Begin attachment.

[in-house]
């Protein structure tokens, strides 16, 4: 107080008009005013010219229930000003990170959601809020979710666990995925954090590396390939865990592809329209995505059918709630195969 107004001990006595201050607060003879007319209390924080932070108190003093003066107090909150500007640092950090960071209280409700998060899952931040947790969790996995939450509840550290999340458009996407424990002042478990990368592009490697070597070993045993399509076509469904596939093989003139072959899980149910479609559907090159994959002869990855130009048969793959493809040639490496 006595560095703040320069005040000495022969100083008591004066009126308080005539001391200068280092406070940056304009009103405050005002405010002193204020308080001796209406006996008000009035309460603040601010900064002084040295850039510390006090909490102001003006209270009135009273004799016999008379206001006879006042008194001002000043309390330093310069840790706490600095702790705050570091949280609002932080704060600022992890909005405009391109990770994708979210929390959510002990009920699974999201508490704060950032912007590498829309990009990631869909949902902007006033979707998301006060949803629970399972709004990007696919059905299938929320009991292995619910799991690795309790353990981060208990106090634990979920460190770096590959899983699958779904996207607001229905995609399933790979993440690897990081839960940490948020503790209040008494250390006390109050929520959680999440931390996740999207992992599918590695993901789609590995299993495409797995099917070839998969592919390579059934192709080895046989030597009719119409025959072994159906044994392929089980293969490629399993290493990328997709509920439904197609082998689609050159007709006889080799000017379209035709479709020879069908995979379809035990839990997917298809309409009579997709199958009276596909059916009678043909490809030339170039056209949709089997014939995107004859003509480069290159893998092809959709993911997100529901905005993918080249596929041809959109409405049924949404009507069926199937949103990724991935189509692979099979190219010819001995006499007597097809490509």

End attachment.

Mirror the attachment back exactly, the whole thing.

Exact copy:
[in-house]
């Protein structure tokens, strides 16, 4: 107080008009005013010219229930000003990170959601809020979710666990995925954090590396390939865990592809329209995505059918709630195969 107004001990006595201050607060003879007319209390924080932070108190003093003066107090909150500007640092950090960071209280409700998060899952931040947790969790996995939450509840550290999340458009996407424990002042478990990368592009490697070597070993045993399509076509469904596939093989003139072959899980149910479609559907090159994959002869990855130009048969793959493809040639490496 006595560095703040320069005040000495022969100083008591004066009126308080005539001391200068280092406070940056304009009103405050005002405010002193204020308080001796209406006996008000009035309460603040601010900064002084040295850039510390006090909490102001003006209270009135009273004799016999008379206001006879006042008194001002000043309390330093310069840790706490600095702790705050570091949280609002932080704060600022992890909005405009391109990770994708979210929390959510002990009920699974999201508490704060950032912007590498829309990009990631869909949902902007006033979707998301006060949803629970399972709004990007696919059905299938929320009991292995619910799991690795309790353990981060208990106090634990979920460190770096590959899983699958779904996207607001229905995609399933790979993440690897990081839960940490948020503790209040008494250390006390109050929520959680999440931390996740999207992992599918590695993901789609590995299993495409797995099917070839998969592919390579059934192709080895046989030597009719119409025959072994159906044994392929089980293969490629399993290493990328997709509920439904197609082998689609050159007709006889080799000017379209035709479709020879069908995979379809035990839990997917298809309409009579997709199958009276596909059916009678043909490809030339170039056209949709089997014939995107004859003509480069290159893998092809959709993911997100529901905005993918080249596929041809959109409405049924949404009507069926199937949103990724991935189509692979099979190219010819001995006499007597097809490509």